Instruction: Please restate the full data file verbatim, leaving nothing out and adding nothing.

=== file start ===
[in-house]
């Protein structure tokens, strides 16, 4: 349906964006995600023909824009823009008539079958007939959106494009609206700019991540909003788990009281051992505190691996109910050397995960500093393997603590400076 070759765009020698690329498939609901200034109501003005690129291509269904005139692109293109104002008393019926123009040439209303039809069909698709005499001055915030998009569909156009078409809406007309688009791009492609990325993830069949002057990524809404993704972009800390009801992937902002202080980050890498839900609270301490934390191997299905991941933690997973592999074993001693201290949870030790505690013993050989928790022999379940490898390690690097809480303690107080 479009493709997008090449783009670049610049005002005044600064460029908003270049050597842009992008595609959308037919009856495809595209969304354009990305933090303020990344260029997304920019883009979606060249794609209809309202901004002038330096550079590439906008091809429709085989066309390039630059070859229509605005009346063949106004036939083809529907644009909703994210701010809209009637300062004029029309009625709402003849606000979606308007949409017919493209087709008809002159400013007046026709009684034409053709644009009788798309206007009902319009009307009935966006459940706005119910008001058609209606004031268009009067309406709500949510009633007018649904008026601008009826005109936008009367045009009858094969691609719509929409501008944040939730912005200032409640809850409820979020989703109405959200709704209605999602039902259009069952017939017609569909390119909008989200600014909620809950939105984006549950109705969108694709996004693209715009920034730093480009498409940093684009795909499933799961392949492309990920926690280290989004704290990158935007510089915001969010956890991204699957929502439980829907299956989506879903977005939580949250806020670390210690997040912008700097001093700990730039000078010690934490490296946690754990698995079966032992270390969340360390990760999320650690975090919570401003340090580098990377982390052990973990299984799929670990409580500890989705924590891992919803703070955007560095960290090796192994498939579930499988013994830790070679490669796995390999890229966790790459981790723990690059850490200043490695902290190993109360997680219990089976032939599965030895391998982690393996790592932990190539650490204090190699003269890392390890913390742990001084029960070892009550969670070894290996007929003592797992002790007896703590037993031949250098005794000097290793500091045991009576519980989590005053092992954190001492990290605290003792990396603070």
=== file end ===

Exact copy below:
[in-house]
């Protein structure tokens, strides 16, 4: 349906964006995600023909824009823009008539079958007939959106494009609206700019991540909003788990009281051992505190691996109910050397995960500093393997603590400076 070759765009020698690329498939609901200034109501003005690129291509269904005139692109293109104002008393019926123009040439209303039809069909698709005499001055915030998009569909156009078409809406007309688009791009492609990325993830069949002057990524809404993704972009800390009801992937902002202080980050890498839900609270301490934390191997299905991941933690997973592999074993001693201290949870030790505690013993050989928790022999379940490898390690690097809480303690107080 479009493709997008090449783009670049610049005002005044600064460029908003270049050597842009992008595609959308037919009856495809595209969304354009990305933090303020990344260029997304920019883009979606060249794609209809309202901004002038330096550079590439906008091809429709085989066309390039630059070859229509605005009346063949106004036939083809529907644009909703994210701010809209009637300062004029029309009625709402003849606000979606308007949409017919493209087709008809002159400013007046026709009684034409053709644009009788798309206007009902319009009307009935966006459940706005119910008001058609209606004031268009009067309406709500949510009633007018649904008026601008009826005109936008009367045009009858094969691609719509929409501008944040939730912005200032409640809850409820979020989703109405959200709704209605999602039902259009069952017939017609569909390119909008989200600014909620809950939105984006549950109705969108694709996004693209715009920034730093480009498409940093684009795909499933799961392949492309990920926690280290989004704290990158935007510089915001969010956890991204699957929502439980829907299956989506879903977005939580949250806020670390210690997040912008700097001093700990730039000078010690934490490296946690754990698995079966032992270390969340360390990760999320650690975090919570401003340090580098990377982390052990973990299984799929670990409580500890989705924590891992919803703070955007560095960290090796192994498939579930499988013994830790070679490669796995390999890229966790790459981790723990690059850490200043490695902290190993109360997680219990089976032939599965030895391998982690393996790592932990190539650490204090190699003269890392390890913390742990001084029960070892009550969670070894290996007929003592797992002790007896703590037993031949250098005794000097290793500091045991009576519980989590005053092992954190001492990290605290003792990396603070």